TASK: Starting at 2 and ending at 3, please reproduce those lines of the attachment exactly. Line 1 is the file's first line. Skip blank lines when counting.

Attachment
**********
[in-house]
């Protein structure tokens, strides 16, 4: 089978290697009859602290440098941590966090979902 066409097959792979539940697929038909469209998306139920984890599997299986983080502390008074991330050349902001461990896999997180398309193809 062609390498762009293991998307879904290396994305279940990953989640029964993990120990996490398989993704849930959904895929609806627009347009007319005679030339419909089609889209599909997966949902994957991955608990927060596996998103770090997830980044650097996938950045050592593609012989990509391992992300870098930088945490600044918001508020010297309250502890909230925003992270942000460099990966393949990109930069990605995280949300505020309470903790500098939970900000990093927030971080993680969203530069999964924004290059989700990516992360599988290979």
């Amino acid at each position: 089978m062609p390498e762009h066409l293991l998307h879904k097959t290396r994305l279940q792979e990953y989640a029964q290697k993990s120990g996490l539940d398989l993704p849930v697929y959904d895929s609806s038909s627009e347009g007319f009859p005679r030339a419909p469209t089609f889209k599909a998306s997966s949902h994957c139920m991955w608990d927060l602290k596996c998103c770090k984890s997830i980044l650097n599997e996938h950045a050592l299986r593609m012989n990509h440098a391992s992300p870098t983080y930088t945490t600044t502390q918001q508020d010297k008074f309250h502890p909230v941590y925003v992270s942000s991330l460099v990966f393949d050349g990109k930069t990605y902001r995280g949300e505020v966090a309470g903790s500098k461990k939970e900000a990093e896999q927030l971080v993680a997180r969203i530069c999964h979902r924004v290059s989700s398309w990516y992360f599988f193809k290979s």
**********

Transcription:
């Protein structure tokens, strides 16, 4: 089978290697009859602290440098941590966090979902 066409097959792979539940697929038909469209998306139920984890599997299986983080502390008074991330050349902001461990896999997180398309193809 062609390498762009293991998307879904290396994305279940990953989640029964993990120990996490398989993704849930959904895929609806627009347009007319005679030339419909089609889209599909997966949902994957991955608990927060596996998103770090997830980044650097996938950045050592593609012989990509391992992300870098930088945490600044918001508020010297309250502890909230925003992270942000460099990966393949990109930069990605995280949300505020309470903790500098939970900000990093927030971080993680969203530069999964924004290059989700990516992360599988290979």
């Amino acid at each position: 089978m062609p390498e762009h066409l293991l998307h879904k097959t290396r994305l279940q792979e990953y989640a029964q290697k993990s120990g996490l539940d398989l993704p849930v697929y959904d895929s609806s038909s627009e347009g007319f009859p005679r030339a419909p469209t089609f889209k599909a998306s997966s949902h994957c139920m991955w608990d927060l602290k596996c998103c770090k984890s997830i980044l650097n599997e996938h950045a050592l299986r593609m012989n990509h440098a391992s992300p870098t983080y930088t945490t600044t502390q918001q508020d010297k008074f309250h502890p909230v941590y925003v992270s942000s991330l460099v990966f393949d050349g990109k930069t990605y902001r995280g949300e505020v966090a309470g903790s500098k461990k939970e900000a990093e896999q927030l971080v993680a997180r969203i530069c999964h979902r924004v290059s989700s398309w990516y992360f599988f193809k290979s």